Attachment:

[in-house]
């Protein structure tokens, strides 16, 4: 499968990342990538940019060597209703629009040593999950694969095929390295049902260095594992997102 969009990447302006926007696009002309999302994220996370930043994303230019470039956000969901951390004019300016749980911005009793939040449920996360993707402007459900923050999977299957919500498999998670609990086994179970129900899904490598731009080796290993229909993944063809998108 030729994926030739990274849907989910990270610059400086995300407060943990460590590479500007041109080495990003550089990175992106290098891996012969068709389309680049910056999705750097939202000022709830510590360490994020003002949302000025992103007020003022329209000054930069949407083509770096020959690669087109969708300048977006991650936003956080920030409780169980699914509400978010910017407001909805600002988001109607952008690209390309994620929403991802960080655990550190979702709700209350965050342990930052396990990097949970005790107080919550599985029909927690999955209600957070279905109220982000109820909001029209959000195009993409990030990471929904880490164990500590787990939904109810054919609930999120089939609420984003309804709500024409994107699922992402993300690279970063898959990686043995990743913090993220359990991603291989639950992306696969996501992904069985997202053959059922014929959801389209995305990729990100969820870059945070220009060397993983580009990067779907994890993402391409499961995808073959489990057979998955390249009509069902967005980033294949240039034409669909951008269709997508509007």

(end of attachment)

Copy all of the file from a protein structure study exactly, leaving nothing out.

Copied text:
[in-house]
């Protein structure tokens, strides 16, 4: 499968990342990538940019060597209703629009040593999950694969095929390295049902260095594992997102 969009990447302006926007696009002309999302994220996370930043994303230019470039956000969901951390004019300016749980911005009793939040449920996360993707402007459900923050999977299957919500498999998670609990086994179970129900899904490598731009080796290993229909993944063809998108 030729994926030739990274849907989910990270610059400086995300407060943990460590590479500007041109080495990003550089990175992106290098891996012969068709389309680049910056999705750097939202000022709830510590360490994020003002949302000025992103007020003022329209000054930069949407083509770096020959690669087109969708300048977006991650936003956080920030409780169980699914509400978010910017407001909805600002988001109607952008690209390309994620929403991802960080655990550190979702709700209350965050342990930052396990990097949970005790107080919550599985029909927690999955209600957070279905109220982000109820909001029209959000195009993409990030990471929904880490164990500590787990939904109810054919609930999120089939609420984003309804709500024409994107699922992402993300690279970063898959990686043995990743913090993220359990991603291989639950992306696969996501992904069985997202053959059922014929959801389209995305990729990100969820870059945070220009060397993983580009990067779907994890993402391409499961995808073959489990057979998955390249009509069902967005980033294949240039034409669909951008269709997508509007």